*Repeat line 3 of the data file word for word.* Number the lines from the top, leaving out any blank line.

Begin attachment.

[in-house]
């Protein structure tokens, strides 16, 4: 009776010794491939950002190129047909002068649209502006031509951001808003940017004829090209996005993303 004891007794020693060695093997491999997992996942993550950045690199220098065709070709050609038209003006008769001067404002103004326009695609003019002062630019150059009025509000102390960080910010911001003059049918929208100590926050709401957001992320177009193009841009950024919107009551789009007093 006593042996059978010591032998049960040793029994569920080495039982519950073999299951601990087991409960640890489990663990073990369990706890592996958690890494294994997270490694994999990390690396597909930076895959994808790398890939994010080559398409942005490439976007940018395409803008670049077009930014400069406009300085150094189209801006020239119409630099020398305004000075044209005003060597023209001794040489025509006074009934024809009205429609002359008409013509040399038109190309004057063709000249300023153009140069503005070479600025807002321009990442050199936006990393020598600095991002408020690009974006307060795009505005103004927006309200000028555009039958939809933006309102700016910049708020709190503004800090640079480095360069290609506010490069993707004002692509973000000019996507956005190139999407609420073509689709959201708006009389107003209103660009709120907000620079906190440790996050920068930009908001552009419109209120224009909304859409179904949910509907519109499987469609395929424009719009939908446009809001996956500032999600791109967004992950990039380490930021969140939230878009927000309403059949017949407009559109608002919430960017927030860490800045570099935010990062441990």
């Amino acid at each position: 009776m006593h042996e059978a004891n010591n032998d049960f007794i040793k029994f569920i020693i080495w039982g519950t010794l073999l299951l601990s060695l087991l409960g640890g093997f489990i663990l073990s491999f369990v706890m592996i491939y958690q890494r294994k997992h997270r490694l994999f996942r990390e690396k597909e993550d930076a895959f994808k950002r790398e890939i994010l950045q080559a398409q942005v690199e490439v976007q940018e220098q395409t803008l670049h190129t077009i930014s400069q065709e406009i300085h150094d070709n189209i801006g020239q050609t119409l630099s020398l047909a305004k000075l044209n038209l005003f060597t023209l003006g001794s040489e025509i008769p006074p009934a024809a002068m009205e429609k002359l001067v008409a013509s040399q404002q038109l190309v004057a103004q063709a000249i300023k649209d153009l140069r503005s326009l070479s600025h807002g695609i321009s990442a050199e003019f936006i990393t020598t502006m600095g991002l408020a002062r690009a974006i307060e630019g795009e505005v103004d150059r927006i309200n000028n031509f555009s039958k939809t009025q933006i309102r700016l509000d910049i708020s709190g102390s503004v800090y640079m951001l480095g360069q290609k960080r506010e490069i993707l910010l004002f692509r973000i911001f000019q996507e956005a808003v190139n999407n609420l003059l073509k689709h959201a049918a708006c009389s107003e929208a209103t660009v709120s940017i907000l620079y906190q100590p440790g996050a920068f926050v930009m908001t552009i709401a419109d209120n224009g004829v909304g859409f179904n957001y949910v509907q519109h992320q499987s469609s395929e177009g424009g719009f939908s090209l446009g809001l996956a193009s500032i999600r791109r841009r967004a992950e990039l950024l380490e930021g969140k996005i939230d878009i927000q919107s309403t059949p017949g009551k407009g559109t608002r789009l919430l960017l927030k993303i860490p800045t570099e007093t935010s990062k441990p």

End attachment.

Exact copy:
């Amino acid at each position: 009776m006593h042996e059978a004891n010591n032998d049960f007794i040793k029994f569920i020693i080495w039982g519950t010794l073999l299951l601990s060695l087991l409960g640890g093997f489990i663990l073990s491999f369990v706890m592996i491939y958690q890494r294994k997992h997270r490694l994999f996942r990390e690396k597909e993550d930076a895959f994808k950002r790398e890939i994010l950045q080559a398409q942005v690199e490439v976007q940018e220098q395409t803008l670049h190129t077009i930014s400069q065709e406009i300085h150094d070709n189209i801006g020239q050609t119409l630099s020398l047909a305004k000075l044209n038209l005003f060597t023209l003006g001794s040489e025509i008769p006074p009934a024809a002068m009205e429609k002359l001067v008409a013509s040399q404002q038109l190309v004057a103004q063709a000249i300023k649209d153009l140069r503005s326009l070479s600025h807002g695609i321009s990442a050199e003019f936006i990393t020598t502006m600095g991002l408020a002062r690009a974006i307060e630019g795009e505005v103004d150059r927006i309200n000028n031509f555009s039958k939809t009025q933006i309102r700016l509000d910049i708020s709190g102390s503004v800090y640079m951001l480095g360069q290609k960080r506010e490069i993707l910010l004002f692509r973000i911001f000019q996507e956005a808003v190139n999407n609420l003059l073509k689709h959201a049918a708006c009389s107003e929208a209103t660009v709120s940017i907000l620079y906190q100590p440790g996050a920068f926050v930009m908001t552009i709401a419109d209120n224009g004829v909304g859409f179904n957001y949910v509907q519109h992320q499987s469609s395929e177009g424009g719009f939908s090209l446009g809001l996956a193009s500032i999600r791109r841009r967004a992950e990039l950024l380490e930021g969140k996005i939230d878009i927000q919107s309403t059949p017949g009551k407009g559109t608002r789009l919430l960017l927030k993303i860490p800045t570099e007093t935010s990062k441990p």